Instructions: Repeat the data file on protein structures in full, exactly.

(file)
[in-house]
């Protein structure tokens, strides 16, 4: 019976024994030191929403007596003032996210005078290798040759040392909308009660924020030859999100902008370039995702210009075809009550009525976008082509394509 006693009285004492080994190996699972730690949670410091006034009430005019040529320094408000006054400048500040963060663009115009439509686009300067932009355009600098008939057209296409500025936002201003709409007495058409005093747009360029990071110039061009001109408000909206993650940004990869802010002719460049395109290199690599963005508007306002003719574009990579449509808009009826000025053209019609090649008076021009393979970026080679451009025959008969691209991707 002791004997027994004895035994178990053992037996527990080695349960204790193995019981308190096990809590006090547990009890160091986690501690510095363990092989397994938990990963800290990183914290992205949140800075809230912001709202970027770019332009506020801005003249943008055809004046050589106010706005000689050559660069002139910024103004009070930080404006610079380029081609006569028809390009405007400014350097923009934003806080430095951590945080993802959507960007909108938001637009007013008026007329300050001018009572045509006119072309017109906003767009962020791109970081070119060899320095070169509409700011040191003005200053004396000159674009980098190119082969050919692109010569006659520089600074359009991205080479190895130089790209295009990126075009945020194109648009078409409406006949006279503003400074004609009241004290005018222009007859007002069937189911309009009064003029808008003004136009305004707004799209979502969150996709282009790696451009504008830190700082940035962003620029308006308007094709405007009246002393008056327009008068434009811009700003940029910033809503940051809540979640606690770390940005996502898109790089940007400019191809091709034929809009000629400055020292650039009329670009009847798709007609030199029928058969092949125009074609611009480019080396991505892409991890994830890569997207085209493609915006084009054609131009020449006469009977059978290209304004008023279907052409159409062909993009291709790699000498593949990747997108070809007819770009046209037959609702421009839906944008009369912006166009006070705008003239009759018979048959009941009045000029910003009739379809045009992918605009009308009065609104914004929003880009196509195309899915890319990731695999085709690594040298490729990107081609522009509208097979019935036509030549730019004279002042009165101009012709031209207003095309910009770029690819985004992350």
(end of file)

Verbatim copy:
[in-house]
């Protein structure tokens, strides 16, 4: 019976024994030191929403007596003032996210005078290798040759040392909308009660924020030859999100902008370039995702210009075809009550009525976008082509394509 006693009285004492080994190996699972730690949670410091006034009430005019040529320094408000006054400048500040963060663009115009439509686009300067932009355009600098008939057209296409500025936002201003709409007495058409005093747009360029990071110039061009001109408000909206993650940004990869802010002719460049395109290199690599963005508007306002003719574009990579449509808009009826000025053209019609090649008076021009393979970026080679451009025959008969691209991707 002791004997027994004895035994178990053992037996527990080695349960204790193995019981308190096990809590006090547990009890160091986690501690510095363990092989397994938990990963800290990183914290992205949140800075809230912001709202970027770019332009506020801005003249943008055809004046050589106010706005000689050559660069002139910024103004009070930080404006610079380029081609006569028809390009405007400014350097923009934003806080430095951590945080993802959507960007909108938001637009007013008026007329300050001018009572045509006119072309017109906003767009962020791109970081070119060899320095070169509409700011040191003005200053004396000159674009980098190119082969050919692109010569006659520089600074359009991205080479190895130089790209295009990126075009945020194109648009078409409406006949006279503003400074004609009241004290005018222009007859007002069937189911309009009064003029808008003004136009305004707004799209979502969150996709282009790696451009504008830190700082940035962003620029308006308007094709405007009246002393008056327009008068434009811009700003940029910033809503940051809540979640606690770390940005996502898109790089940007400019191809091709034929809009000629400055020292650039009329670009009847798709007609030199029928058969092949125009074609611009480019080396991505892409991890994830890569997207085209493609915006084009054609131009020449006469009977059978290209304004008023279907052409159409062909993009291709790699000498593949990747997108070809007819770009046209037959609702421009839906944008009369912006166009006070705008003239009759018979048959009941009045000029910003009739379809045009992918605009009308009065609104914004929003880009196509195309899915890319990731695999085709690594040298490729990107081609522009509208097979019935036509030549730019004279002042009165101009012709031209207003095309910009770029690819985004992350």